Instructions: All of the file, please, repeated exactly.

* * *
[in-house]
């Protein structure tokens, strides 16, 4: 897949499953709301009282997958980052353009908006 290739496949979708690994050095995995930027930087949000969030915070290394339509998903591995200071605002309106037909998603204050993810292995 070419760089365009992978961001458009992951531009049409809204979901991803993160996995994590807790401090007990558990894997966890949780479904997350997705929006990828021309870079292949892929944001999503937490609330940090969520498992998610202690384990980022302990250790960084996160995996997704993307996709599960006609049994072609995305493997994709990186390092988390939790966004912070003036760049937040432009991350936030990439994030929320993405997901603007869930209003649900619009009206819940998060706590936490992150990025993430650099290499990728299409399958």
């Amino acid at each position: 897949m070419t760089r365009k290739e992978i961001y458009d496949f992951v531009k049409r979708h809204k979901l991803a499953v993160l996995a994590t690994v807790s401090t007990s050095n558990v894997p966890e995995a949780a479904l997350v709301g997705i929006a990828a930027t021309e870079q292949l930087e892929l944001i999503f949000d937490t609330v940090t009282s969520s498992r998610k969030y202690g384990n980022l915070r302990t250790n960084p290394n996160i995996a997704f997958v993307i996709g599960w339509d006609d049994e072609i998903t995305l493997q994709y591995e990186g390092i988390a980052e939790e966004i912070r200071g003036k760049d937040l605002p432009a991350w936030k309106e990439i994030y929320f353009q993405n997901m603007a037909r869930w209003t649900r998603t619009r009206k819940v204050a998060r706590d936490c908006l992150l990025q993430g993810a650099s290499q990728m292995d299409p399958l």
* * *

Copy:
[in-house]
């Protein structure tokens, strides 16, 4: 897949499953709301009282997958980052353009908006 290739496949979708690994050095995995930027930087949000969030915070290394339509998903591995200071605002309106037909998603204050993810292995 070419760089365009992978961001458009992951531009049409809204979901991803993160996995994590807790401090007990558990894997966890949780479904997350997705929006990828021309870079292949892929944001999503937490609330940090969520498992998610202690384990980022302990250790960084996160995996997704993307996709599960006609049994072609995305493997994709990186390092988390939790966004912070003036760049937040432009991350936030990439994030929320993405997901603007869930209003649900619009009206819940998060706590936490992150990025993430650099290499990728299409399958």
């Amino acid at each position: 897949m070419t760089r365009k290739e992978i961001y458009d496949f992951v531009k049409r979708h809204k979901l991803a499953v993160l996995a994590t690994v807790s401090t007990s050095n558990v894997p966890e995995a949780a479904l997350v709301g997705i929006a990828a930027t021309e870079q292949l930087e892929l944001i999503f949000d937490t609330v940090t009282s969520s498992r998610k969030y202690g384990n980022l915070r302990t250790n960084p290394n996160i995996a997704f997958v993307i996709g599960w339509d006609d049994e072609i998903t995305l493997q994709y591995e990186g390092i988390a980052e939790e966004i912070r200071g003036k760049d937040l605002p432009a991350w936030k309106e990439i994030y929320f353009q993405n997901m603007a037909r869930w209003t649900r998603t619009r009206k819940v204050a998060r706590d936490c908006l992150l990025q993430g993810a650099s290499q990728m292995d299409p399958l």